As an indy journalist who has struggled financially and has often had my work used without credit, it’s important to set a precedent by challenging those who steal my work. I was also the original and only journalist to do investigative reporting on the cult, risking my safety on the ground and continually as I’m now an enemy of the cult.

Many of my readers said I should sue VICE over the plagiarism. It’s clear that Cristina Lombardo was trying to protect VICE from a lawsuit in her response. Admitting to plagiarism could be a legal nightmare, however.

Yet, VICE has reported on and called out plagiarism on multiple occasions, which merely acknowledges that they are aware of the issue and concerned enough to cover it.

An article about plagiarism and attribution explains the standard. “Plagiarism is traditionally defined as taking someone else’s work and presenting it as your own. In journalism, it is considered one of the primary sins of the profession. Many journalists have lost their jobs or faced legal action for lifting others’ writing or other production.” They go on to quote the Society for Professional Journalists. “The century-old Society for Professional Journalists has a simple statement on plagiarism in its Code of Ethics: ‘Never plagiarize. Always attribute.'”

“In general, erring on the side of directly crediting the source is safer, ethically and legally, than the reverse.” – Rachel E. Stassen-Berger

For journalists and writers interested to know, there are grounds for a lawsuit for up to $150,000 in statutory damages as long as an official copyright has been filed with the government. This costs around $50 but up to ten articles can be copyrighted at once. While any creative work is inherently copyrighted after it was created, in order to sue for statutory damages this formal copyright must have been filed. The awards generally range from $750 – $30,000 but could reach up to $150,000 if the copyright infringement was shown to be intentional. Without the formal copyright registration one could sue for “actual” damages but those would most likely amount to a small licensing fee of around $250-$500.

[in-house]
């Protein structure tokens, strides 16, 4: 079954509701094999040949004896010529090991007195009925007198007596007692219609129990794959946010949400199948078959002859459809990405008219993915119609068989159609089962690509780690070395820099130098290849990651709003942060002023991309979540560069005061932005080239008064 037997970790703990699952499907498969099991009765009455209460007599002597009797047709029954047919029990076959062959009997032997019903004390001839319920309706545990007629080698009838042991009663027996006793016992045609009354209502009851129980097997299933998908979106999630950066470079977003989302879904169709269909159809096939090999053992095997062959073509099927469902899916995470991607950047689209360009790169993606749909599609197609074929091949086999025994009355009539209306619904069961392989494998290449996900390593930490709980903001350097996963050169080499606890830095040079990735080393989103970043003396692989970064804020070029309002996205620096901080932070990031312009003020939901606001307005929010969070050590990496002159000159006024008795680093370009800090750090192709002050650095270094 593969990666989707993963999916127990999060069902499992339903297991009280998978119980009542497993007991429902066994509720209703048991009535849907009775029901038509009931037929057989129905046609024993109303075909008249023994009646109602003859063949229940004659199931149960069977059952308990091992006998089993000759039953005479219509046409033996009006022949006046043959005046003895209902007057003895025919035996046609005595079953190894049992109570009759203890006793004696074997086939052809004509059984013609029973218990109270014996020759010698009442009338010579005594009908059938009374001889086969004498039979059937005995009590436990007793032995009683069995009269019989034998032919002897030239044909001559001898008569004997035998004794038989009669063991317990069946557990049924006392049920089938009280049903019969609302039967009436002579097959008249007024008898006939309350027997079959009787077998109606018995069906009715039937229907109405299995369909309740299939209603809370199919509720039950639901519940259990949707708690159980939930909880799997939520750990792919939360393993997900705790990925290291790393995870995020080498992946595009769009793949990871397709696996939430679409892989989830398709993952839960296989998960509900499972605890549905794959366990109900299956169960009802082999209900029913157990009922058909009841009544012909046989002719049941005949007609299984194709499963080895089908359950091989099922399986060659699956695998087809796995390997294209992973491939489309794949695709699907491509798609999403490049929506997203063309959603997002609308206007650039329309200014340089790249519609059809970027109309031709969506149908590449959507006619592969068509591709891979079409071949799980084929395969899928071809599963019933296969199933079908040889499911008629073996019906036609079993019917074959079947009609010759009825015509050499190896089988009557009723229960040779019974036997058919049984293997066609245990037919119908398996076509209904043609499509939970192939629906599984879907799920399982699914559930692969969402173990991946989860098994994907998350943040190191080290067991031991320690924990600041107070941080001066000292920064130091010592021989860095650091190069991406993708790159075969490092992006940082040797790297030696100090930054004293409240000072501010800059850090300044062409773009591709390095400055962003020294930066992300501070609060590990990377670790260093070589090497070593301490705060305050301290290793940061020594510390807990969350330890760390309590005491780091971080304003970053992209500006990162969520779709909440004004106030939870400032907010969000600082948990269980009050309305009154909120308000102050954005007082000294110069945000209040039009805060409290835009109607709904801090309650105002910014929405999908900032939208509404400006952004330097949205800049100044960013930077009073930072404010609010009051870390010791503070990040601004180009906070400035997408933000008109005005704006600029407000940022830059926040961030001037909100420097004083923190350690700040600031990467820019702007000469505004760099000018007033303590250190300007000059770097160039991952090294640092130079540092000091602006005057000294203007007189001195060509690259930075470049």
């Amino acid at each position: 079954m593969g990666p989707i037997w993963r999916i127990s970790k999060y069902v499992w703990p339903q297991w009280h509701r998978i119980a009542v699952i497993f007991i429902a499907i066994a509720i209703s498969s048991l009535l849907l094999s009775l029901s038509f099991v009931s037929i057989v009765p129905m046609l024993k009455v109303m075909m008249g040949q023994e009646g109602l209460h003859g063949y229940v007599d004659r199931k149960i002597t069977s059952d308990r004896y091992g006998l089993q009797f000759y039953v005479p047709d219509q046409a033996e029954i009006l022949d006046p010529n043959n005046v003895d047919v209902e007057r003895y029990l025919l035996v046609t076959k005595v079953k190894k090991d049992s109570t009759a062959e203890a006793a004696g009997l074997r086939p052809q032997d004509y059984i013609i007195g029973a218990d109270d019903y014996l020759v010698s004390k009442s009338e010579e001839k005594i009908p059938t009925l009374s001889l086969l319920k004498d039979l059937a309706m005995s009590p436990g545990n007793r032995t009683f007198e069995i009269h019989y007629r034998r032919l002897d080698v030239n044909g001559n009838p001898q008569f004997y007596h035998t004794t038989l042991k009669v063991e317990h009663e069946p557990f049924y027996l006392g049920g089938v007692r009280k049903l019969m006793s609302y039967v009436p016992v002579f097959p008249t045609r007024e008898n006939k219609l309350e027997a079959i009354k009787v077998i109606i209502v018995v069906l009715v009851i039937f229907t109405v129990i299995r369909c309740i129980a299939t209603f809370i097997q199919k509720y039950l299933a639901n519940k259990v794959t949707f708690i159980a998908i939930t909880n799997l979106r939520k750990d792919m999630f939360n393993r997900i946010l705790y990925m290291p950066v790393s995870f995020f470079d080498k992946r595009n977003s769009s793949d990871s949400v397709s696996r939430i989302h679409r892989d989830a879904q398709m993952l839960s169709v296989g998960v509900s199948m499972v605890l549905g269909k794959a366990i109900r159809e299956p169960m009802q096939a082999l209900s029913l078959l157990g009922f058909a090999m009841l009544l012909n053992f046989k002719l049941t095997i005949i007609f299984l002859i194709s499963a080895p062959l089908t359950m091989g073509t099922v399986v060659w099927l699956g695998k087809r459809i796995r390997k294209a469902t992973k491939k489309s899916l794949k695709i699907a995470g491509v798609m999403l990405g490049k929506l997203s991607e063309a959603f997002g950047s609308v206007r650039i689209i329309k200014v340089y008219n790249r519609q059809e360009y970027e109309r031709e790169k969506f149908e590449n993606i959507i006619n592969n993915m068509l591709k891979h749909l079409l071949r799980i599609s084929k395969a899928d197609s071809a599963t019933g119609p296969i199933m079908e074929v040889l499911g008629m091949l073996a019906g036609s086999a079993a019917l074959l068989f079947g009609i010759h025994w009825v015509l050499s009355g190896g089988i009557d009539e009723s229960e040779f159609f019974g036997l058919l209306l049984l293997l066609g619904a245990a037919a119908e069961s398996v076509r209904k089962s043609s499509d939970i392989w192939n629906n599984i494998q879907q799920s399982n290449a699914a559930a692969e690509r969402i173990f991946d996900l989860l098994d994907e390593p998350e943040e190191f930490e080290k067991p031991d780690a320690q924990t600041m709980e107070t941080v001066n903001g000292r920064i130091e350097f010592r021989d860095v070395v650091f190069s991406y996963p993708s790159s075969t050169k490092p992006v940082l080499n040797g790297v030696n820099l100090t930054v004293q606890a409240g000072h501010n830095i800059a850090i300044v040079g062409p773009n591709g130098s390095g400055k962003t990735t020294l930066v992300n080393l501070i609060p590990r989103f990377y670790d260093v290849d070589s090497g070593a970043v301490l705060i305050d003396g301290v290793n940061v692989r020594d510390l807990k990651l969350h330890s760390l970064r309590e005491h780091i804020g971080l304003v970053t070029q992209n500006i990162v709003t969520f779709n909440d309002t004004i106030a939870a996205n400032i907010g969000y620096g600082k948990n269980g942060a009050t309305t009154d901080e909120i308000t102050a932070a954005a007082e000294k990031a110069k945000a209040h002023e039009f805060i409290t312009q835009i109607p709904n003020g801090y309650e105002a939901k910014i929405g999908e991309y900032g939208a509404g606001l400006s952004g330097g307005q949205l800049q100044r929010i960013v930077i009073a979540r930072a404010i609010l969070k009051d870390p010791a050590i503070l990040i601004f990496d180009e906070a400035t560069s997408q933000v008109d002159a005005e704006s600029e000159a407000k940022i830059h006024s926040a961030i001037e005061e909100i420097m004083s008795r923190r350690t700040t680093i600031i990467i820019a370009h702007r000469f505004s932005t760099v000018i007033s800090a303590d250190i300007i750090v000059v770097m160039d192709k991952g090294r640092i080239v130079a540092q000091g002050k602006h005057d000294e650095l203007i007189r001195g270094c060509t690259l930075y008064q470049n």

VICE’s director of licensing Cristina Lombardo

Of course experts like Cristina Lombardo and others at VICE are aware of these details and will try and protect themselves against a lawsuit. But Osbourne, Lombardo and the VICE team should know better than to steal someone’s work without giving credit. It’s one thing for a producer to steal someone’s work but it’s deeply alarming that leadership of VICE will defend plagiarism in their productions. Regardless of the technicalities, it’s wrong. Those who’ve analyzed the situation objectively, clearly see that.

The media industry is filled with greedy publications, production companies and journalists willing to steal and exploit others work. Mistakes happen of course. I’ve added source links or given credit after the fact when asked to do so. But to see VICE stonewall, lie and defend this level of theft is disturbing. Do they really believe that VICE producers never saw my reporting? Hopefully by calling out this bad behavior and naming names this type of thing can be prevented in the future.